Turnaround Specialists Gear Up as Demand Soars
There's one pot of gold for the battered financial services industry: Firms that offer corporate restructuring and bankruptcy advice are adding staff and seeing profits climb as the slowing U.S. economy yanks the rug out from under struggling companies.
The collapse of the housing market, the decline in consumer spending and the sluggish U.S. economy have slammed companies including retailers like Linens 'n Things and airlines like Frontier Airlines Holdings .
But corporate travails are a boon for firms that offer restructuring services to struggling companies.
"Our group has been growing while some other areas of investment banking, like financing, have been declining or not as robust in this market," said Michael Henkin, managing director and co-head of the recapitalization and restructuring group at investment banker Jefferies Group's Jefferies.
Jefferies does not break out its results between different investment banking divisions but Henkin said the restructuring group is hiring "at all levels."
Los Angeles restructuring firm Scouler has increased its staff by more than 40 percent since the beginning of the year.
"It's been busy and it's going to get busier," said Dan Scouler, Scouler founder and managing principal. "I think the downturn will be pretty bad. We haven't seen the end of the housing problems -- that's a slow-motion train wreck. And consumer spending is coming down. Consumers are tapped out."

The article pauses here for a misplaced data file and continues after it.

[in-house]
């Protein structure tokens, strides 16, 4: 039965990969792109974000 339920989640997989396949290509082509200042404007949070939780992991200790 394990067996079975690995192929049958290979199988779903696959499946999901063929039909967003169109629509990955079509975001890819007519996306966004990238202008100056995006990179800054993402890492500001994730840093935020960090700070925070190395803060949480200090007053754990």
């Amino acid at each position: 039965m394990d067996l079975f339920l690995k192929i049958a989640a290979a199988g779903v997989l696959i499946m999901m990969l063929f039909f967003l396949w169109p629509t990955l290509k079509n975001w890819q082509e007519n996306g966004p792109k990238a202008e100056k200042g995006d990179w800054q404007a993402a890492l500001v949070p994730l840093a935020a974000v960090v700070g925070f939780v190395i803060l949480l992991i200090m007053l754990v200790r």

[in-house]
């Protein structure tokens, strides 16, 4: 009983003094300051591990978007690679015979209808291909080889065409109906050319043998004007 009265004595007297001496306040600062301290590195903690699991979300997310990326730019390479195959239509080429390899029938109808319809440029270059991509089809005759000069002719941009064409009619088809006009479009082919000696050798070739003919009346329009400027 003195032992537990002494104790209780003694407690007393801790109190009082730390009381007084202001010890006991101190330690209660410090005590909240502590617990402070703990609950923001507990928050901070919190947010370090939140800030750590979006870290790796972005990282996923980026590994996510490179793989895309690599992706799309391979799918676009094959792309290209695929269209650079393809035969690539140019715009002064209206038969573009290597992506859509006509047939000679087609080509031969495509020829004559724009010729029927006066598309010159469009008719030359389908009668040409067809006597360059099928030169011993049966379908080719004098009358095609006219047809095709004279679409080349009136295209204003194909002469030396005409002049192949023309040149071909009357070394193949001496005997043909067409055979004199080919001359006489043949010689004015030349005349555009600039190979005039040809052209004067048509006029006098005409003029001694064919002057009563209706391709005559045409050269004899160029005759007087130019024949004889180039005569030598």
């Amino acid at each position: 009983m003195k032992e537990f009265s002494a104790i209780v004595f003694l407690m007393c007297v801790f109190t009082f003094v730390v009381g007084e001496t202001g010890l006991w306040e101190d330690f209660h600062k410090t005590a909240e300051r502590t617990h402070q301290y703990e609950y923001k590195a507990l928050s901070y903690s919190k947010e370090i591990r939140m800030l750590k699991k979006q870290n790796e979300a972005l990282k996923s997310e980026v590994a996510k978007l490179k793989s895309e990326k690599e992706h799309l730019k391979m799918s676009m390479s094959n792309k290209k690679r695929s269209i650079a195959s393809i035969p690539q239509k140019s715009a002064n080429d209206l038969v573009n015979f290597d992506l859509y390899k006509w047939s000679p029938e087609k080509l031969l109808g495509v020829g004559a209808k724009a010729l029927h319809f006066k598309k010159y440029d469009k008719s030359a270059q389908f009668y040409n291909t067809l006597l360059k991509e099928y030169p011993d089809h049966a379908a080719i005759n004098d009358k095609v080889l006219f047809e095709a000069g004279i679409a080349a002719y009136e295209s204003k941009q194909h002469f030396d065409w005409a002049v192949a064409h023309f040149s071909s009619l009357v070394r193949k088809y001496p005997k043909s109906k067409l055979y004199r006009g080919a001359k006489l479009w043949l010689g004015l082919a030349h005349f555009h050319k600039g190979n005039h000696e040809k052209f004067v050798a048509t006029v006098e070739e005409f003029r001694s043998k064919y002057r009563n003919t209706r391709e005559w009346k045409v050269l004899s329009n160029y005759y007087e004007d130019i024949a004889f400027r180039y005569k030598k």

Goldin Associates, which offers turnaround consulting and restructuring services, has struggled to keep up with requests for information.
"The number of calls we have received in the past eight weeks is almost four times the number of calls we received in the preceding six months," said David Pauker, Goldin Associates managing director and national practice leader.
Pauker, who acted as chief restructuring officer for the multibillion dollar commodities and futures broker Refco, said jobs in the restructuring field are opening, just as Wall Street is slashing employment.
"We'll be expanding," Pauker said. "We're looking for people who are experienced turnaround managers; we're looking for corporate finance professionals, for accounting and forensic specialists."
Demand for Goldin's services is unlikely to decline soon, as soaring prices for commodities including steel, oil, and foods and livestock feeds such as soy and corn have sharply raised costs for many companies, throwing a wrench into their business plans.
"We're seeing something we haven't seen before," said Pauker, who is also on the board of Interstate Bakeries, the bankrupt maker of Wonder Bread. "And that is the simultaneous, unprecedented increase in (prices of agricultural commodities."
When companies are hit with higher costs, many can't immediately raise prices to compensate. That can cut drastically into working capital. When commodity prices rise yet further, companies take more hits, sometimes causing them to have trouble paying vendors and creditors.
"Ultimately, maturities are impossible to avoid," said Jefferies' Henkin. "You have to refinance, repay or there is going to be some form of renegotiation or restructuring."
Industry experts said they expect to see increased restructuring services demand in sectors including the auto industry, gaming, retail and financial services.
In addition, "anything to do with the housing industry is definitely distressed," Scouler said.
With demand from so many affected industries, restructuring service providers, like Henkin, don't expect business to slow down anytime soon.
"I think there's going to be a growth period where we have at least two to three years of more activity and more work for advisers," Henkin said.